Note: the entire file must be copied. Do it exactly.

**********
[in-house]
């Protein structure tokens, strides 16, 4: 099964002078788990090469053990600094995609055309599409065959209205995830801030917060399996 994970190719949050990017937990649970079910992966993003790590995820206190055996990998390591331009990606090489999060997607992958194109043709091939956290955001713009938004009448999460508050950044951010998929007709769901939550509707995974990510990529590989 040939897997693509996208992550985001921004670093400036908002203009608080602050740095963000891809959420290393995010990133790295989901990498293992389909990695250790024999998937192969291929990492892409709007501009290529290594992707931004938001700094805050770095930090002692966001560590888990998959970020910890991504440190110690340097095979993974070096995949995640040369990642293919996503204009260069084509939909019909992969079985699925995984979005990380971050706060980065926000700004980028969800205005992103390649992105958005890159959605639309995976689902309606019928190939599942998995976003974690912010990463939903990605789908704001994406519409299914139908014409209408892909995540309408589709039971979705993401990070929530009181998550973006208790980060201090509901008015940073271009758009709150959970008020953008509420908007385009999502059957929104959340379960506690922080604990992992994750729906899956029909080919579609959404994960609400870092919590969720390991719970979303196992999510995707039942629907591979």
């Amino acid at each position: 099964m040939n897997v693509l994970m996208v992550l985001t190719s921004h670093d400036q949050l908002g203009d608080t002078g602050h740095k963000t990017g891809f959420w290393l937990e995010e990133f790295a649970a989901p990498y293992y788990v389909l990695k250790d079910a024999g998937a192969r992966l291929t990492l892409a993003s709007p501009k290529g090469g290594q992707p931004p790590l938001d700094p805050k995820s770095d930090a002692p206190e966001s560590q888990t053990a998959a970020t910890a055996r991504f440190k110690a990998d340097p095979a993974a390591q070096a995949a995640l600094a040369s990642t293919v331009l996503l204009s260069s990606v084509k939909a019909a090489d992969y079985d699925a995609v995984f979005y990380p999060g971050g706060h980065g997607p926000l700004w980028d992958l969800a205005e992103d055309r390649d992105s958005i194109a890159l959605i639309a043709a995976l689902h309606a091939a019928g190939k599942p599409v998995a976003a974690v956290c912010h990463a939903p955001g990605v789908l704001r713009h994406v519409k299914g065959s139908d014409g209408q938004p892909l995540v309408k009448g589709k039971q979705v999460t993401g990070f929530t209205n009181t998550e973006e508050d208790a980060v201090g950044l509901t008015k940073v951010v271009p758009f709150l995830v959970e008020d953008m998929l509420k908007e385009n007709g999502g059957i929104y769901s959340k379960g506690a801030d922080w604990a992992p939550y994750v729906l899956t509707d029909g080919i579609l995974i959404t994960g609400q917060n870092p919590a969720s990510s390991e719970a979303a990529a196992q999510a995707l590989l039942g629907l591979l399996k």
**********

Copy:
[in-house]
């Protein structure tokens, strides 16, 4: 099964002078788990090469053990600094995609055309599409065959209205995830801030917060399996 994970190719949050990017937990649970079910992966993003790590995820206190055996990998390591331009990606090489999060997607992958194109043709091939956290955001713009938004009448999460508050950044951010998929007709769901939550509707995974990510990529590989 040939897997693509996208992550985001921004670093400036908002203009608080602050740095963000891809959420290393995010990133790295989901990498293992389909990695250790024999998937192969291929990492892409709007501009290529290594992707931004938001700094805050770095930090002692966001560590888990998959970020910890991504440190110690340097095979993974070096995949995640040369990642293919996503204009260069084509939909019909992969079985699925995984979005990380971050706060980065926000700004980028969800205005992103390649992105958005890159959605639309995976689902309606019928190939599942998995976003974690912010990463939903990605789908704001994406519409299914139908014409209408892909995540309408589709039971979705993401990070929530009181998550973006208790980060201090509901008015940073271009758009709150959970008020953008509420908007385009999502059957929104959340379960506690922080604990992992994750729906899956029909080919579609959404994960609400870092919590969720390991719970979303196992999510995707039942629907591979």
């Amino acid at each position: 099964m040939n897997v693509l994970m996208v992550l985001t190719s921004h670093d400036q949050l908002g203009d608080t002078g602050h740095k963000t990017g891809f959420w290393l937990e995010e990133f790295a649970a989901p990498y293992y788990v389909l990695k250790d079910a024999g998937a192969r992966l291929t990492l892409a993003s709007p501009k290529g090469g290594q992707p931004p790590l938001d700094p805050k995820s770095d930090a002692p206190e966001s560590q888990t053990a998959a970020t910890a055996r991504f440190k110690a990998d340097p095979a993974a390591q070096a995949a995640l600094a040369s990642t293919v331009l996503l204009s260069s990606v084509k939909a019909a090489d992969y079985d699925a995609v995984f979005y990380p999060g971050g706060h980065g997607p926000l700004w980028d992958l969800a205005e992103d055309r390649d992105s958005i194109a890159l959605i639309a043709a995976l689902h309606a091939a019928g190939k599942p599409v998995a976003a974690v956290c912010h990463a939903p955001g990605v789908l704001r713009h994406v519409k299914g065959s139908d014409g209408q938004p892909l995540v309408k009448g589709k039971q979705v999460t993401g990070f929530t209205n009181t998550e973006e508050d208790a980060v201090g950044l509901t008015k940073v951010v271009p758009f709150l995830v959970e008020d953008m998929l509420k908007e385009n007709g999502g059957i929104y769901s959340k379960g506690a801030d922080w604990a992992p939550y994750v729906l899956t509707d029909g080919i579609l995974i959404t994960g609400q917060n870092p919590a969720s990510s390991e719970a979303a990529a196992q999510a995707l590989l039942g629907l591979l399996k």